While this seems true in some respects*, the fundamental problem is that the "highway" industry is dominated by suburban and rural interests at both the federal and state level, and even if the Federal Government were to cede its role to the states, the likelihood of most states--many are dominated legislatively by rural interests too, because of political district gerrymandering--all of a sudden taking up a pro-urban pro-city transportation agenda is remote.

So it won't change anything in terms of cities, except maybe make things a little worse, because cities won't be able to play off the Federal DOT against State DOTs, as a way to push forward change.

*  The Federal Highway Administration is actually an incredible resource on all things road, including biking, walking, and to some extent transit (that's handled by a different agency, the Federal Transit Administration).  They have amazing pro-bike and pro-walking resources, fund information and resource centers, etc.  But the decision-making structure is dominated by mobility agenda that favors motor vehicles.  And that agenda is set by Congress in large part, which is dominated by road building interests.

Most states find it just as difficult to raise taxes and gas taxes as Congress

Although earlier this year both Virginia and Maryland (and DC) did raise the state gas tax.  Virginia did it in a weird way that makes it less profitable vis-a-vis sales to through drivers on Federal Interstates.  Both Virginia and Maryland will be funding a number of projects as a result.

Last year Georgia failed for the most part to create locally funded transportation districts--a couple were approved, most failed (past blog entry, "Failure of the transit-roads sales tax measure in Metro Atlanta").

However, at the local level, many bond funding and sales tax initiatives, especially to fund transit, succeed.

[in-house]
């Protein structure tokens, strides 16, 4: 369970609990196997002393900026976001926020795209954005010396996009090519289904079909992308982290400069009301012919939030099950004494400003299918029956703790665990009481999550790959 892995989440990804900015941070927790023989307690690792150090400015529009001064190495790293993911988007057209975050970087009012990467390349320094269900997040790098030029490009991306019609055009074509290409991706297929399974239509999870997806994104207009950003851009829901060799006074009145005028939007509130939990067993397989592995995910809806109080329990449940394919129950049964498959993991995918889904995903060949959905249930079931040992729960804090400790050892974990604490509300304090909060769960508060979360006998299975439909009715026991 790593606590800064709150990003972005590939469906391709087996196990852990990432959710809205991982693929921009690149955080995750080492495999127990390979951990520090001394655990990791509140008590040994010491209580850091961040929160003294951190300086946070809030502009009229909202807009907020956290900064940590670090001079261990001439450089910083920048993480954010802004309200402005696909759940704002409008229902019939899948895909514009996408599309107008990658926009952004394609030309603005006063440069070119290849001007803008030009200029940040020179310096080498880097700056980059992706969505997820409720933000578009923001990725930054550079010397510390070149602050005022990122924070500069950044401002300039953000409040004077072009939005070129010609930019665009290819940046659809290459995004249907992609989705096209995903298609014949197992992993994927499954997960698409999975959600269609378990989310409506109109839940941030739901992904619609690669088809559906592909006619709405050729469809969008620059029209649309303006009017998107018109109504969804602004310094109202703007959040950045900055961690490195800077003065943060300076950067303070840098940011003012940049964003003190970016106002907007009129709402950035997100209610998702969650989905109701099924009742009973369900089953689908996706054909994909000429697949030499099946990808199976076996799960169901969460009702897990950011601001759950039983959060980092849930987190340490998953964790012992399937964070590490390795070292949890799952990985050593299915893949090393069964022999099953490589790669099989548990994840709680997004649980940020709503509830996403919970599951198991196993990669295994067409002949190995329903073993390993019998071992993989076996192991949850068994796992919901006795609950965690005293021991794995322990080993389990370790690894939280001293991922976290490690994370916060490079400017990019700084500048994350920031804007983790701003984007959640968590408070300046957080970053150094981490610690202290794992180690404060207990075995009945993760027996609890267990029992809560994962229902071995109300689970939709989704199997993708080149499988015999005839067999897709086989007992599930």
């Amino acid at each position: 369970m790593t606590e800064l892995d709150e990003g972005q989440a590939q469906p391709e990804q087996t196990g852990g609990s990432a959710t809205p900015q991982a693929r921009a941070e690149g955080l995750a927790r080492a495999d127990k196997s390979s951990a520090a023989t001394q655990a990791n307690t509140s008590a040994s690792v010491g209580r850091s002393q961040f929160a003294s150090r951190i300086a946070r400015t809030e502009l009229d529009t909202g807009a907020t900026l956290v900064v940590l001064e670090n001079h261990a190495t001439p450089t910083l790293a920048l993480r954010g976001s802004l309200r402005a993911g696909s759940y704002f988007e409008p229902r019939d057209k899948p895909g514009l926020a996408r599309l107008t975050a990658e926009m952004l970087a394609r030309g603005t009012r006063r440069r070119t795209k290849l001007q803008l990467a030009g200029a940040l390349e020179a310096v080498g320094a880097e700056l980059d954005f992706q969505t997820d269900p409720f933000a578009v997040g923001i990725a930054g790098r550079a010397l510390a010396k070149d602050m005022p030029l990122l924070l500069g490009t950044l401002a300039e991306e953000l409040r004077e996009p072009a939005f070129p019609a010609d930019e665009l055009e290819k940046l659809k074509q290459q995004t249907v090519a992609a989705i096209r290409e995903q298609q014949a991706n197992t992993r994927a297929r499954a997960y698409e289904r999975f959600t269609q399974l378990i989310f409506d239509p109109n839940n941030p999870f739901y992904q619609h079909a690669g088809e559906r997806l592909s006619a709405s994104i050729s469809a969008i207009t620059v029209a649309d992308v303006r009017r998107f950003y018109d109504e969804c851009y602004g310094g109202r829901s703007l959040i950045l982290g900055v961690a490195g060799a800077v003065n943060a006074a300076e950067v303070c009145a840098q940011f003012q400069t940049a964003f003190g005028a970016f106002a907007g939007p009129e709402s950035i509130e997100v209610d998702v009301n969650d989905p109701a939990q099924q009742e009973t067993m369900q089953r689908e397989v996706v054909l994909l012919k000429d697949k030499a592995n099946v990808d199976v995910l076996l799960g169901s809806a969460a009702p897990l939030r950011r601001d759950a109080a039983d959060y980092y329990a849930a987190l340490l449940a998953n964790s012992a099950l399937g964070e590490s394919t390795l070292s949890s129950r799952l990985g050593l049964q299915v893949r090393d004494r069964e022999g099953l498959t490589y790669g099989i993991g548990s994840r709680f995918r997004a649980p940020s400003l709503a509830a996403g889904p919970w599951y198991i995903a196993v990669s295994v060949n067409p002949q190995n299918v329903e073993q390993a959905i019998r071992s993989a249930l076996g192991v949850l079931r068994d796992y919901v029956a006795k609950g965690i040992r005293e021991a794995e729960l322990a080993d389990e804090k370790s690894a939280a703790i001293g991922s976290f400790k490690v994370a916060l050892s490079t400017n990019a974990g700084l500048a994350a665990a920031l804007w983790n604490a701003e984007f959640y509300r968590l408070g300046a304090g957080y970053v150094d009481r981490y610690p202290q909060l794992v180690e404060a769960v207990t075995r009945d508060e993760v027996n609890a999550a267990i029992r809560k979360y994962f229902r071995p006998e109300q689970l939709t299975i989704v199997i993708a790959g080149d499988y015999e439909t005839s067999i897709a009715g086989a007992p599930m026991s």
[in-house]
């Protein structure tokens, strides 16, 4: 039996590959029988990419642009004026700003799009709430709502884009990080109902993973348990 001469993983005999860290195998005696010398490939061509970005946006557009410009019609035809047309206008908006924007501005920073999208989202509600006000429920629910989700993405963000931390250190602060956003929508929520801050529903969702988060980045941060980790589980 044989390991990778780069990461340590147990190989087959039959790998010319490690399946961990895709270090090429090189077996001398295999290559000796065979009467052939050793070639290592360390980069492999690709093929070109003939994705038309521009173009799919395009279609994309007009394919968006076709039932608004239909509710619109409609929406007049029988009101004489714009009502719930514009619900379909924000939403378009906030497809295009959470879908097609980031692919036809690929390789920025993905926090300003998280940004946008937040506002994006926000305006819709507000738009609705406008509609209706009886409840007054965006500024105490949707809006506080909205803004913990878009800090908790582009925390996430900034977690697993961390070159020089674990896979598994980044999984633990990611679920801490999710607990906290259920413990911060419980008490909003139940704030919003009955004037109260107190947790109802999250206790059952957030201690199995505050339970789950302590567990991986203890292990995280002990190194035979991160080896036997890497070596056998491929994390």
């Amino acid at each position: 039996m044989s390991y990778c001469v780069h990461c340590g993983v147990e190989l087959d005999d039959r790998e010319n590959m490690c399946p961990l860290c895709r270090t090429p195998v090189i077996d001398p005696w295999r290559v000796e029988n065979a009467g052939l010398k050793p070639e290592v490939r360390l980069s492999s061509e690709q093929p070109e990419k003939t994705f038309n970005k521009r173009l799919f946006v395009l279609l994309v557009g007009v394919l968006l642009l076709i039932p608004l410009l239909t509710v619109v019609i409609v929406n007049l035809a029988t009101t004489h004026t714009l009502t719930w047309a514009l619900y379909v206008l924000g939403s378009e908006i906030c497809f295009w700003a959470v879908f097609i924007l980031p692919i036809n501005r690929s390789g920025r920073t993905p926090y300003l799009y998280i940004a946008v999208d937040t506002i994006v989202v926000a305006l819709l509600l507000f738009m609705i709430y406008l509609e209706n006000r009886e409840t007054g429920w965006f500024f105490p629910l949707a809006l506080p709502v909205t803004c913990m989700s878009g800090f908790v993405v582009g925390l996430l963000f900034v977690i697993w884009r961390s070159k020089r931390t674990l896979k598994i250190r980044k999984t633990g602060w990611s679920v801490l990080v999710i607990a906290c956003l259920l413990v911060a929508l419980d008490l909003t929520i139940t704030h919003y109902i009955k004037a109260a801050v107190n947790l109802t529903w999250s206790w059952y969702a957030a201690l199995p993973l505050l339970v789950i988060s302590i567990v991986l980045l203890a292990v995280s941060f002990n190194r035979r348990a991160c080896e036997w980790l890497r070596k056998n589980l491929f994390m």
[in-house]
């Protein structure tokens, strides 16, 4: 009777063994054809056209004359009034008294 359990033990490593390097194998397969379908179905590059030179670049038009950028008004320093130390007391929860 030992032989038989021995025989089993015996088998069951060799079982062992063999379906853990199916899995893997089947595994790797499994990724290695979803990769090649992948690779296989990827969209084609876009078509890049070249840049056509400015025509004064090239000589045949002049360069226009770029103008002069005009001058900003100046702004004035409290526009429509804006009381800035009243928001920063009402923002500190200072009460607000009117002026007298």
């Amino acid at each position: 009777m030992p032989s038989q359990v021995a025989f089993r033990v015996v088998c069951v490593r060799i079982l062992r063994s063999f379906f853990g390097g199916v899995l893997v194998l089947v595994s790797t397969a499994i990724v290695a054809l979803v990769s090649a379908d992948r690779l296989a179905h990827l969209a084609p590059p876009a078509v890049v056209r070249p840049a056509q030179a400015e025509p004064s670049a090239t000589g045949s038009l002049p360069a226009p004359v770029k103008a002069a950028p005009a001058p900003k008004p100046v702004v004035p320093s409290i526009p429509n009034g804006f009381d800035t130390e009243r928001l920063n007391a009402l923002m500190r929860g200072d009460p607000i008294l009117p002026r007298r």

Relatedly, there is a new effort ("California transportation leaders seek car tax hike for road repairs," Sacramento Bee) to put on the California ballot a referendum to increase the car registration tax to pay for road improvements.

California is very progressive politically, but I just can't see this being approved by the voters.

Note that since Washington State has allowed local jurisdictions to put a car registration tax increase on the ballot for funding local transportation infrastructure and operations, according to the Municipal and Research Services Center of Washington website, not one has been approved.

Apparently, Washington State had a car registration tax more comparable to other states but it was eliminated in the 1990s.  See "Car-Tab Tax, Rejected Twice by Voters, is Being Eyed Once Again by Lawmakers," from Washington State Wire.

Conclusion: Why not just do the right thing, and raise the gas tax?

It sucks when you pay at the pump, but considering what we get in return, a national road network that functions reasonably well, I'd say it's worth it in terms of being able to function as a nation with a mass market and relatively unhindered mobility.

P.S. at the local level, it's almost impossible to charge higher rates for residential parking permits...

But I've discussed that ad infinitum.